Spraying chicken with chlorine is a quick fix for poor hygiene standards in U.S. agriculture. But as Britain looks to a trade deal with the U.S. to replace the EU, its consumers are wary of lax standards—especially the chickens.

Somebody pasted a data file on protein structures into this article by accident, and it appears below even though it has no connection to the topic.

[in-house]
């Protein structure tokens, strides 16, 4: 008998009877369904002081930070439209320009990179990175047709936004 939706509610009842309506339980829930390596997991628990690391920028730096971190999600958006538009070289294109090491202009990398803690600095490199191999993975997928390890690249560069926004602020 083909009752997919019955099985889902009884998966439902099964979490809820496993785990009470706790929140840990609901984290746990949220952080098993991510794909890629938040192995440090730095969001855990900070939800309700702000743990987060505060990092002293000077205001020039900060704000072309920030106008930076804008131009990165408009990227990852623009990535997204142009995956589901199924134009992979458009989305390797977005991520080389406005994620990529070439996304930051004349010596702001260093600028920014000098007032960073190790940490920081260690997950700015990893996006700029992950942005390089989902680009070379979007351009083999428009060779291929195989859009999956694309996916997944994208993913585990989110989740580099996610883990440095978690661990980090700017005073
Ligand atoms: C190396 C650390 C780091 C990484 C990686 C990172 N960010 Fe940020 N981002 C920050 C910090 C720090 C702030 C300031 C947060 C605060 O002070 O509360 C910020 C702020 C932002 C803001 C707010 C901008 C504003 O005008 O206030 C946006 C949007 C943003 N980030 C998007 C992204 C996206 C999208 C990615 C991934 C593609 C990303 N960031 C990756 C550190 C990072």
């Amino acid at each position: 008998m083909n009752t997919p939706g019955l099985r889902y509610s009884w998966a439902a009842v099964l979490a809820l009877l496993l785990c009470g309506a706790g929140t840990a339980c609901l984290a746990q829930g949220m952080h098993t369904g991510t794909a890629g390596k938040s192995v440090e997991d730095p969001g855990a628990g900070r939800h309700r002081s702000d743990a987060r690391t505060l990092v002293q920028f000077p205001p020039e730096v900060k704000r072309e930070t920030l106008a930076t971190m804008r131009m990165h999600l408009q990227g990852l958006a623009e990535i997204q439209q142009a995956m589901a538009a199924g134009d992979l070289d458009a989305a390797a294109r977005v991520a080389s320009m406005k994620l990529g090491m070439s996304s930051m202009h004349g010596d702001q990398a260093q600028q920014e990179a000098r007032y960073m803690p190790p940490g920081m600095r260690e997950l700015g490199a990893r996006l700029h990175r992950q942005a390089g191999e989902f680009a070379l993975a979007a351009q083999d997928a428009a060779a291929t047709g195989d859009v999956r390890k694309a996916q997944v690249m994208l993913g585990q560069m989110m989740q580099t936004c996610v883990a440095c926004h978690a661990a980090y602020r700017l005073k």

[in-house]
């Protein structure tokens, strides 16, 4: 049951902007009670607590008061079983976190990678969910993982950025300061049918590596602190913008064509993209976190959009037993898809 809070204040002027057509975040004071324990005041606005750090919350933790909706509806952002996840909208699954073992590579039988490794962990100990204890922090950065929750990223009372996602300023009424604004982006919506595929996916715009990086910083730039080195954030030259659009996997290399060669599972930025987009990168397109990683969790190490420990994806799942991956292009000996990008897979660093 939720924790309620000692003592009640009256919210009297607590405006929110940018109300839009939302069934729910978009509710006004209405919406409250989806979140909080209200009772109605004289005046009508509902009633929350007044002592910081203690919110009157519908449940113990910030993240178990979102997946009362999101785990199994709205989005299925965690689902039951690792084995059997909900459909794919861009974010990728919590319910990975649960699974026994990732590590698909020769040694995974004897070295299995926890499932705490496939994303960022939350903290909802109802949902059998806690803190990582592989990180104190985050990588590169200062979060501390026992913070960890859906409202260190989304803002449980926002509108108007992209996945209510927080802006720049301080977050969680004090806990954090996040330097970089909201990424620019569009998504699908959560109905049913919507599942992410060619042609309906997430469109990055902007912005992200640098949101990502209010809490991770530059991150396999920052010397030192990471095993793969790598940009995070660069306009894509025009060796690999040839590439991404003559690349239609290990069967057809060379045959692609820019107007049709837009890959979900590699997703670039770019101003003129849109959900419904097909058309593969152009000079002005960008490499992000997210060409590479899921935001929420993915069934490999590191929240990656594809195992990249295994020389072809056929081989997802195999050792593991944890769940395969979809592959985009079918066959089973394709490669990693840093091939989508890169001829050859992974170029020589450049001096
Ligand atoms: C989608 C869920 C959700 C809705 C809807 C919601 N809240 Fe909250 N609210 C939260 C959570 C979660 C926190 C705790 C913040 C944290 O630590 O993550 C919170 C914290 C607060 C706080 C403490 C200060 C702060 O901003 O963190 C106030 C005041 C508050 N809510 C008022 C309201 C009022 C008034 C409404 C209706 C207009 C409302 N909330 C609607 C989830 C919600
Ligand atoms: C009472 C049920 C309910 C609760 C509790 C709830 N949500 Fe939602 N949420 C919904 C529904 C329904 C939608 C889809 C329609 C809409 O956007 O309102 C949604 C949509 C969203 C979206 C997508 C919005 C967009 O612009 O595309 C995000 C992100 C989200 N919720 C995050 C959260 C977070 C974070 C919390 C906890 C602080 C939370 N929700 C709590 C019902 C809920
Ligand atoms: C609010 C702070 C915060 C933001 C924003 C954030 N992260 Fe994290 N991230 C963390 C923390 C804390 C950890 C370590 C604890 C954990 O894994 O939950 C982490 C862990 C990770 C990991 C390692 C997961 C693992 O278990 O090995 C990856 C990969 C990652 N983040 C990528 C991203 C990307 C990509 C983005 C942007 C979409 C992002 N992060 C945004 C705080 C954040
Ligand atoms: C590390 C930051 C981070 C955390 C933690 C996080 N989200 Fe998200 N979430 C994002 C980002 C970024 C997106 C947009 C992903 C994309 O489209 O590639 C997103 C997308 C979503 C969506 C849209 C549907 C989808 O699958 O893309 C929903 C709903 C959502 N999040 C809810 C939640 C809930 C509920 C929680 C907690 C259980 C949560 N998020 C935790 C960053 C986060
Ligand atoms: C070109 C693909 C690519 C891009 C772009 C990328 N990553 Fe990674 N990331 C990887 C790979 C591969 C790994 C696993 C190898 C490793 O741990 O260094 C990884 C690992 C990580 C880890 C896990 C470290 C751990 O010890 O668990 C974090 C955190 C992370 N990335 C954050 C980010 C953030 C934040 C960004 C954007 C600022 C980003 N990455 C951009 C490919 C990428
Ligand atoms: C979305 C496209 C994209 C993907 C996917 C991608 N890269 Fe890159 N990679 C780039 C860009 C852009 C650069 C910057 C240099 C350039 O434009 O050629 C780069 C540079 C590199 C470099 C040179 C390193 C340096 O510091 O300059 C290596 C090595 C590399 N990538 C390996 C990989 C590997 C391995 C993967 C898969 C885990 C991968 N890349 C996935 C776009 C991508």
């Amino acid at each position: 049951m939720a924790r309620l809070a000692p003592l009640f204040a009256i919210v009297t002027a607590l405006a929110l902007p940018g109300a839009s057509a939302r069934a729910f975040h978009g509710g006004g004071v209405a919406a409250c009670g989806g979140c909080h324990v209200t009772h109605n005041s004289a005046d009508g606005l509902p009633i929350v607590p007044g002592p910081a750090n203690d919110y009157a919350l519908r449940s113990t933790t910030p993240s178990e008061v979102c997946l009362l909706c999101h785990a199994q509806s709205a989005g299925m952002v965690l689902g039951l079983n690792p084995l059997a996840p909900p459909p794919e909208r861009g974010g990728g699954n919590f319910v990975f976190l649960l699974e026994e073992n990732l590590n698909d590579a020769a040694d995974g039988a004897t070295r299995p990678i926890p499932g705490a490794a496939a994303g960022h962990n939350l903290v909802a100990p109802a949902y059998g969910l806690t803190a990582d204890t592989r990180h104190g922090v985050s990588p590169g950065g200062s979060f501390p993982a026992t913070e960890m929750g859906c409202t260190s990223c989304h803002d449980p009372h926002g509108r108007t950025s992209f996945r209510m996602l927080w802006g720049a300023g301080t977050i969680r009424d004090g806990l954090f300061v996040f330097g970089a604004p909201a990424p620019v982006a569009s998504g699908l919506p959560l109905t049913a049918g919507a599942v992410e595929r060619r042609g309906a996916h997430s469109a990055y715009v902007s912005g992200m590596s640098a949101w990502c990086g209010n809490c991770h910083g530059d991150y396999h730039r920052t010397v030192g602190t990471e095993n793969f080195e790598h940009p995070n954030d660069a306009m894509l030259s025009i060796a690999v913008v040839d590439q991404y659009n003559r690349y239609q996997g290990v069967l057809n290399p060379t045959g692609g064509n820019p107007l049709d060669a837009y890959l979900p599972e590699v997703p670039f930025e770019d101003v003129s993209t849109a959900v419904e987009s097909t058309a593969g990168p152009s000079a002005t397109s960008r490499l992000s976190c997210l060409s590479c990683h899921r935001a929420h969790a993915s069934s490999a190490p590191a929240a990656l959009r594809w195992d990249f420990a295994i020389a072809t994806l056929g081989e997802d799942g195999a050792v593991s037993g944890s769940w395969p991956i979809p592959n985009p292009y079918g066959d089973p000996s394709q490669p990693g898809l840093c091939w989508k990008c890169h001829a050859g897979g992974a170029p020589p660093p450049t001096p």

KFC has just scrapped its “finger lickin’ good” catchphrase—and appetite for cheap American chicken isn’t much better across the pond, where U.S. fowls are ruffling feathers. As a contentious post-Brexit agricultural bill makes its way through British parliament, the country has fixated on the possibility of importing U.S. chickens, raised in such unhygienic conditions that they have to be washed in chlorine before they’re sold to consumers. Will Brits be forced to eat chlorinated U.S. chicken? It’s a question that’s dividing the nation.
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